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|#814 - Public Health Professionals Afraid to Speak Out, March 31, 2005|
(Published April 21, 2005)
[A couple of weeks ago, graduate students in public health from five states gathered in Boston for a "summit" on the future of public health. Here are some notes I prepared for the occasion. --Peter Montague]
I. "We can do this work but we can't talk about it."
The anecdote of the public health specialist in toxic lead.
This is a true story. An employee of a city health department -- let's call him Albert -- is assigned to reduce lead exposures in children younger than 6. He works in a city dominated by political moderates, with housing built mostly in the 1940s or earlier. The city has substantial black and latino populations, who tend to occupy the oldest housing. As children are tested for toxic lead in their blood, as required by federal law, it is Albert's job to visit families whose children have 20 or more micrograms of lead per tenth of a liter of blood (ug/dL), to look for sources of lead exposure in the home and to inform the parents about ways to reduce exposure. It's slow work, one-on-one, with no end in sight or even imaginable, really.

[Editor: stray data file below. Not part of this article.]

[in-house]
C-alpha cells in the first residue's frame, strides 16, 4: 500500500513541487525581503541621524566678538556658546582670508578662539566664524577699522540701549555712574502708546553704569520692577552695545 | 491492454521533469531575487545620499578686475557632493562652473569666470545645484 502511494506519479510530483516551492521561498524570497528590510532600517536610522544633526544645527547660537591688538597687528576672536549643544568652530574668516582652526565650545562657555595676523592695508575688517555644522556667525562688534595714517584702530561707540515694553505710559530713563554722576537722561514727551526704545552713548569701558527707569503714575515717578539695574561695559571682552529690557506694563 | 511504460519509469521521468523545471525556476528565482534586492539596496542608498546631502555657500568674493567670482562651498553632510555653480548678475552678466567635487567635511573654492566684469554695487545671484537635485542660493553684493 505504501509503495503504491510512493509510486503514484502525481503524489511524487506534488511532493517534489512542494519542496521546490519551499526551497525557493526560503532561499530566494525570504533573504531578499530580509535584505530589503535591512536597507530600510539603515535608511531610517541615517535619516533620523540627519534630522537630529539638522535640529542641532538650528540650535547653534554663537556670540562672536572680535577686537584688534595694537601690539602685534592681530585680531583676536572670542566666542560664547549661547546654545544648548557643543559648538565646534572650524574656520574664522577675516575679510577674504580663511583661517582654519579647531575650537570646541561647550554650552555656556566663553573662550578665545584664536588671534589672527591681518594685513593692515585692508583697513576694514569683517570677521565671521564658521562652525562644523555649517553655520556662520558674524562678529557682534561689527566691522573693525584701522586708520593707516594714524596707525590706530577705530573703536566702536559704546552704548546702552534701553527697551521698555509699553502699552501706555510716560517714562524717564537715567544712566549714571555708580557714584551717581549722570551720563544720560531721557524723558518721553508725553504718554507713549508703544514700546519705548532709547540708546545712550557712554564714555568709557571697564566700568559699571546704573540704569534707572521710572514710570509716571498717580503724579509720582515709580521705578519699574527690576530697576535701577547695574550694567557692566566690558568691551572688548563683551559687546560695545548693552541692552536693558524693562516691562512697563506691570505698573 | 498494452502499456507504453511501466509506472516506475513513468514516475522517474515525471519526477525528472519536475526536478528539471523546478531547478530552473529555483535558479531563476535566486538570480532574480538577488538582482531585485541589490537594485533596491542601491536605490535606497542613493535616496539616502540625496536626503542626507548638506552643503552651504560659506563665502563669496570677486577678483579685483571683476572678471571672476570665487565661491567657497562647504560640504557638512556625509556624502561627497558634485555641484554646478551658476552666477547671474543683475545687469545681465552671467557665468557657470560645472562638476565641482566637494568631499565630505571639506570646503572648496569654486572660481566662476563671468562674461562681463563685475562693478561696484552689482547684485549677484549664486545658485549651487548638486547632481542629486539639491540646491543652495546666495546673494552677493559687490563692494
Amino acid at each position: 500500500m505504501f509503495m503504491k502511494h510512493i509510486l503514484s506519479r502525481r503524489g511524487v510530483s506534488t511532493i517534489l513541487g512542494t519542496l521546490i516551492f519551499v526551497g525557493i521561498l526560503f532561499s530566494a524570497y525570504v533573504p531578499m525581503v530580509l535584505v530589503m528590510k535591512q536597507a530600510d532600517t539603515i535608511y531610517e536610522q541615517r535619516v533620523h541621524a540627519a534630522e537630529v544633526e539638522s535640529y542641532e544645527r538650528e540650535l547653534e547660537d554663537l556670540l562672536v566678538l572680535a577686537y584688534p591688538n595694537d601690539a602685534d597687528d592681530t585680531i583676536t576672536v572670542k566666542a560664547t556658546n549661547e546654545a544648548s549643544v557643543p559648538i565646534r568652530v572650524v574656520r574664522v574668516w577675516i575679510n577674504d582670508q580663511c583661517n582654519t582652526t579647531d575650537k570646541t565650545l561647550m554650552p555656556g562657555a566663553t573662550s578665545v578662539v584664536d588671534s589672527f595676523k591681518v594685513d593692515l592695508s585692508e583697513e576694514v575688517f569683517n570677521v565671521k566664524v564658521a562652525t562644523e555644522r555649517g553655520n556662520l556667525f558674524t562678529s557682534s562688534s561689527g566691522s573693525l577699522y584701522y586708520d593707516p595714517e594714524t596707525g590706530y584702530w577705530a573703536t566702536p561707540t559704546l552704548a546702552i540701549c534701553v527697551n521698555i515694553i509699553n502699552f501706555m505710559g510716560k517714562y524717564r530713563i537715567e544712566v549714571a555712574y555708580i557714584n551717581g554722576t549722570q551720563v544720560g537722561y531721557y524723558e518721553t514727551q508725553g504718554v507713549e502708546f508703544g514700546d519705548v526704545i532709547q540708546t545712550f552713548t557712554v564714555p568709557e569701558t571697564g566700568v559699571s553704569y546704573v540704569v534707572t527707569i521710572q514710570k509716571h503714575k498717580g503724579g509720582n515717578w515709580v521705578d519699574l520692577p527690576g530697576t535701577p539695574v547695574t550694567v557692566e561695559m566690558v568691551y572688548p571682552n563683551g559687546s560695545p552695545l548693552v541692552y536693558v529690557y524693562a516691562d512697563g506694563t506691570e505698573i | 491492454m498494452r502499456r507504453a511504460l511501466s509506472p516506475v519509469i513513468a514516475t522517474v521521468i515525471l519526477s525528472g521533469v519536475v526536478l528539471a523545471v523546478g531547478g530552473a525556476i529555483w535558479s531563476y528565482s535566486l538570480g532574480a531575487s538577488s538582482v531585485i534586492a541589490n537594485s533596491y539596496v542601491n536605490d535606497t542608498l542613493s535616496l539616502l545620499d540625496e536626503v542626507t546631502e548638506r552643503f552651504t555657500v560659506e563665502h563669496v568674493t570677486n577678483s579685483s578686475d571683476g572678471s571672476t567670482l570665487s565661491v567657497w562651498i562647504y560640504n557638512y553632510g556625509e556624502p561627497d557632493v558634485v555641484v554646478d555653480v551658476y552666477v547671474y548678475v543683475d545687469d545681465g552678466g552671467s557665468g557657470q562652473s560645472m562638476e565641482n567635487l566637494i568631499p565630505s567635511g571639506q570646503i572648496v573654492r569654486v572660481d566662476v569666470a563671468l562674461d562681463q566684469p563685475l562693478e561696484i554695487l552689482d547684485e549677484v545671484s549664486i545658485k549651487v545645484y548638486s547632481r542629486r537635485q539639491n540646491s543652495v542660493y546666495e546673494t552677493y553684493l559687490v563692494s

As part of his job, Albert gives his data to a colleague who makes a computer map (GIS) of the city, displaying each known lead case as a small dot of light against a dark street map.
When the GIS map is displayed showing known cases with 10 ug/dL or higher, there are about a few dozen blocks in the city that light up almost solidly, with other clusters of dots scattered randomly throughout the city.
However, when the data is displayed with known cases of 5 ug/dL or higher, every street in the city lights up like a Christmas tree. Essentially, all the children in the city have been poisoned to some extent by toxic lead. The soils in the city are contaminated from years of lead paint flaking off buildings. Wind blows lead into the air, then into the children. When knowledgeable people first see this Christmas tree map of toxic lead in the city's children, they gasp.